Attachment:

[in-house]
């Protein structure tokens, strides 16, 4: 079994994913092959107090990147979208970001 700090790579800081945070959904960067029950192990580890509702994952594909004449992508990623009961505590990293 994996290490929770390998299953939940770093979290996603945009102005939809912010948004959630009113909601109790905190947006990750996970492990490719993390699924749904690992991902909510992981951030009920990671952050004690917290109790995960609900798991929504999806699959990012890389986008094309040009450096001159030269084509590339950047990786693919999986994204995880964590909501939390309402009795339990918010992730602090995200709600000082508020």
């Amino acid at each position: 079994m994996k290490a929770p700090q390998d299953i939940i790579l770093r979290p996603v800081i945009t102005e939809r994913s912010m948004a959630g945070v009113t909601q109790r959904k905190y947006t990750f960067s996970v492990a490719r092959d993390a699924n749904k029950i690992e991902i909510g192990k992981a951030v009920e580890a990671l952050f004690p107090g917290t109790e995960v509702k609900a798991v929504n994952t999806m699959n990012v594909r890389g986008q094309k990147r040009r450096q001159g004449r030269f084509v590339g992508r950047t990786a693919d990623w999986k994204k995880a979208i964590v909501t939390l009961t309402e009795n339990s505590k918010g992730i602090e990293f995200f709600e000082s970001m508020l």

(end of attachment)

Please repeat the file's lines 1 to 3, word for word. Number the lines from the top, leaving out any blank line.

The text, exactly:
[in-house]
């Protein structure tokens, strides 16, 4: 079994994913092959107090990147979208970001 700090790579800081945070959904960067029950192990580890509702994952594909004449992508990623009961505590990293 994996290490929770390998299953939940770093979290996603945009102005939809912010948004959630009113909601109790905190947006990750996970492990490719993390699924749904690992991902909510992981951030009920990671952050004690917290109790995960609900798991929504999806699959990012890389986008094309040009450096001159030269084509590339950047990786693919999986994204995880964590909501939390309402009795339990918010992730602090995200709600000082508020």
């Amino acid at each position: 079994m994996k290490a929770p700090q390998d299953i939940i790579l770093r979290p996603v800081i945009t102005e939809r994913s912010m948004a959630g945070v009113t909601q109790r959904k905190y947006t990750f960067s996970v492990a490719r092959d993390a699924n749904k029950i690992e991902i909510g192990k992981a951030v009920e580890a990671l952050f004690p107090g917290t109790e995960v509702k609900a798991v929504n994952t999806m699959n990012v594909r890389g986008q094309k990147r040009r450096q001159g004449r030269f084509v590339g992508r950047t990786a693919d990623w999986k994204k995880a979208i964590v909501t939390l009961t309402e009795n339990s505590k918010g992730i602090e990293f995200f709600e000082s970001m508020l």